Up The River And Around The Bend
`I beg your pardon,' said the Mole, pulling himself together with an effort. `You must think me very
rude; but all this is so new to me. So--this--is--a--River!' 'THE River,' corrected the Rat. And you really live by the river?
What a jolly life!'
`By it and with it and on it and in it,' said the Rat. `It's brother and sister to me, and aunts,
and company, and food and drink, and (naturally) washing. It's my world, and I don't want any other. What it hasn't got is
not worth having, and what it doesn't know is not worth knowing. Lord! the times we've had together! Whether in winter or
summer, spring or autumn, it's always got its fun and its excitements. When the floods are on in February, and my cellars
and basement are brimming with drink that's no good to me, and the brown water runs by my best bedroom window; or again when
it all drops away and, shows patches of mud that smells like plum-cake, and the rushes and weed clog the channels, and I can
potter about dry shod over most of the bed of it and find fresh food to eat, and things careless people have dropped out of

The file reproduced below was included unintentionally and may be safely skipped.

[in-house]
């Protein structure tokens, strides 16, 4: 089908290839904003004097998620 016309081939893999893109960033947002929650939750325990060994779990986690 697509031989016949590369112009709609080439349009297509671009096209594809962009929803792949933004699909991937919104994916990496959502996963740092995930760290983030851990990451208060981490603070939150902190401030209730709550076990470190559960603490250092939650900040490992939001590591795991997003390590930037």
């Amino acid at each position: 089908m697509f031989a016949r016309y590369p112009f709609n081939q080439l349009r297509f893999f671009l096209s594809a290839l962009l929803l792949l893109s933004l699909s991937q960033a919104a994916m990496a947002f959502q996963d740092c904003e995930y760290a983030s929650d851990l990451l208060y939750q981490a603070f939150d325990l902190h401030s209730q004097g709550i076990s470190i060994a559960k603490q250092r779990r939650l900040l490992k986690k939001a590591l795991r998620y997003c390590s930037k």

It is with that description of The River, by The Water Rat, that we welcome you to this page, dedicated
to the places, and to Kenneth Grahame himself, the places that came to make up much of The Wind in The Willows. Not only
The Wind in The Willows, but Grahame's other books as well. The original of this page can be found on a website of ours dedicated
to The Wind In The Willows on which we've included the complete e-text of his The Pagan Papers, indeed if
you read The Papers carefully you can find hints of what was to come in
The Wind in The Willows. On this site we've included four chapters from The
Wind In The Willows, because we feel that they illustrate our point about journeys and odysseys.
The Piper At The Gates Of Dawn was also included to show where Pink Floyd got the title for their